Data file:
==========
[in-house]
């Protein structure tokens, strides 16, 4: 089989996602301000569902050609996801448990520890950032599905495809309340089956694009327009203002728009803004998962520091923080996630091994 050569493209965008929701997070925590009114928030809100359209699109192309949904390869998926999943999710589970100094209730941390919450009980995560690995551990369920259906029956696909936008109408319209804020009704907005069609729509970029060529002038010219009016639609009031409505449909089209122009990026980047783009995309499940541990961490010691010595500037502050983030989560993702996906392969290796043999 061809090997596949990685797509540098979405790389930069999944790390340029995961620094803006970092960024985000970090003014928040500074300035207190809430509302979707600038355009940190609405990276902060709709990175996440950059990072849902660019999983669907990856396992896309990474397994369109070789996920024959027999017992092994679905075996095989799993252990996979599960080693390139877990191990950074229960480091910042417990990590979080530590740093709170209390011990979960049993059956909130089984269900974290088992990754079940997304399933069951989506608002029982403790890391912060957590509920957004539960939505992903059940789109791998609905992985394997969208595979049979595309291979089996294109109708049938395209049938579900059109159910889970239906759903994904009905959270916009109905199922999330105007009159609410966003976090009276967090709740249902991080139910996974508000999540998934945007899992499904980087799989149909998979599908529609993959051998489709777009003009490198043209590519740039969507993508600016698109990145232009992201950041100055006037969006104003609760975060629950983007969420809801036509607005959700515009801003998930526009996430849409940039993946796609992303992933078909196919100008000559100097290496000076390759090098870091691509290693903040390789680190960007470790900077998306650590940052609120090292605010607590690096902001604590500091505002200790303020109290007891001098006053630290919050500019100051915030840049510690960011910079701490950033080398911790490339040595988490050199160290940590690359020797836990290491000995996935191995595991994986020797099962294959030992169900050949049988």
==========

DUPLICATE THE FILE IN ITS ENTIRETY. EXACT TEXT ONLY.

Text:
[in-house]
């Protein structure tokens, strides 16, 4: 089989996602301000569902050609996801448990520890950032599905495809309340089956694009327009203002728009803004998962520091923080996630091994 050569493209965008929701997070925590009114928030809100359209699109192309949904390869998926999943999710589970100094209730941390919450009980995560690995551990369920259906029956696909936008109408319209804020009704907005069609729509970029060529002038010219009016639609009031409505449909089209122009990026980047783009995309499940541990961490010691010595500037502050983030989560993702996906392969290796043999 061809090997596949990685797509540098979405790389930069999944790390340029995961620094803006970092960024985000970090003014928040500074300035207190809430509302979707600038355009940190609405990276902060709709990175996440950059990072849902660019999983669907990856396992896309990474397994369109070789996920024959027999017992092994679905075996095989799993252990996979599960080693390139877990191990950074229960480091910042417990990590979080530590740093709170209390011990979960049993059956909130089984269900974290088992990754079940997304399933069951989506608002029982403790890391912060957590509920957004539960939505992903059940789109791998609905992985394997969208595979049979595309291979089996294109109708049938395209049938579900059109159910889970239906759903994904009905959270916009109905199922999330105007009159609410966003976090009276967090709740249902991080139910996974508000999540998934945007899992499904980087799989149909998979599908529609993959051998489709777009003009490198043209590519740039969507993508600016698109990145232009992201950041100055006037969006104003609760975060629950983007969420809801036509607005959700515009801003998930526009996430849409940039993946796609992303992933078909196919100008000559100097290496000076390759090098870091691509290693903040390789680190960007470790900077998306650590940052609120090292605010607590690096902001604590500091505002200790303020109290007891001098006053630290919050500019100051915030840049510690960011910079701490950033080398911790490339040595988490050199160290940590690359020797836990290491000995996935191995595991994986020797099962294959030992169900050949049988």